(621d) Kinetic Monte Carlo Simulation of Branch-Length Distribution in the Seeded, Semibatch Emulsion Polymerization of Butyl Acrylate
AIChE Annual Meeting
Thursday, November 12, 2009 - 4:30pm to 4:55pm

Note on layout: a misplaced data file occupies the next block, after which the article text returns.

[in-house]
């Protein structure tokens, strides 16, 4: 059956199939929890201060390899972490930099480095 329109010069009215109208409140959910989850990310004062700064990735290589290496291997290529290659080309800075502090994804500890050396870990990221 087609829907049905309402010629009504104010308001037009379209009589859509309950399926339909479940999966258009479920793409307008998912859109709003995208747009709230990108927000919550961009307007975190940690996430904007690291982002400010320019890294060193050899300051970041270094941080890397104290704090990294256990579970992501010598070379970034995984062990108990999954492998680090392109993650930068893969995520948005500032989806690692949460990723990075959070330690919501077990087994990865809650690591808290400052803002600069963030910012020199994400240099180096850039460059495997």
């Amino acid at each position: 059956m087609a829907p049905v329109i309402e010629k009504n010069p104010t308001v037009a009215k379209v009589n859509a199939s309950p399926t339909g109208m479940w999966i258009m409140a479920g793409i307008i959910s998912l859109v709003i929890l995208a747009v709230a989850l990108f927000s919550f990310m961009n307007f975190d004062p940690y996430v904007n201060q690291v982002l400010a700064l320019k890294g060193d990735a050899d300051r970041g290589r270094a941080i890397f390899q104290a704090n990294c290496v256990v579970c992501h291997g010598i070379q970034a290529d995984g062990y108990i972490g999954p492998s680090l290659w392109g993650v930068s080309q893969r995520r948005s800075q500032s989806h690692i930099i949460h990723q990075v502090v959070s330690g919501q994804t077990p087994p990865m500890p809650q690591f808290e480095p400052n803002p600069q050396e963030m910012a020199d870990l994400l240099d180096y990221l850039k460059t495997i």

For monomers which readily undergo radical chain transfer to polymer, such as vinyl acetate and butyl acrylate, the final properties of a latex vary with the branching structure of the polymer. As shown by Plessis, et al., the level of branching and molecular weight distribution affect the adhesive properties of a poly(butyl acrylate-styrene) latex . Former, et al. observed that the rheological properties of a poly(butyl acrylate) latex vary with the level of branching . In butyl acrylate polymerizations, radicals are known to chain transfer via both intermolecular and intramolecular, or ?backbiting,? reactions . In backbiting, a radical transfers to another mer in its own molecule, usually a small number of mers from the radical. Arzamendi and Leiza performed population-balance kinetic Monte Carlo simulations of a seeded, semibatch emulsion polymerization of butyl acrylate, and made the assumption that all backbiting reactions result in short-chain branches, while all intermolecular chain transfer reactions result in long-chain branches . Short-chain branches reduce viscosity by increasing the spacing between molecules, while long chain branches increase viscosity by increasing the number of entanglements . We have performed lattice KMC simulations of the backbiting reaction, incorporating diffusion, which give a distribution of the backbiting distance, and the resulting branch lengths. By incorporating this backbiting-distance distribution into a population-balance KMC simulation of the seeded, semibatch emulsion polymerization of butyl acrylate, we obtain a distribution of branch lengths, allowing us to more accurately predict the variation of particle viscosity with the level of branching.
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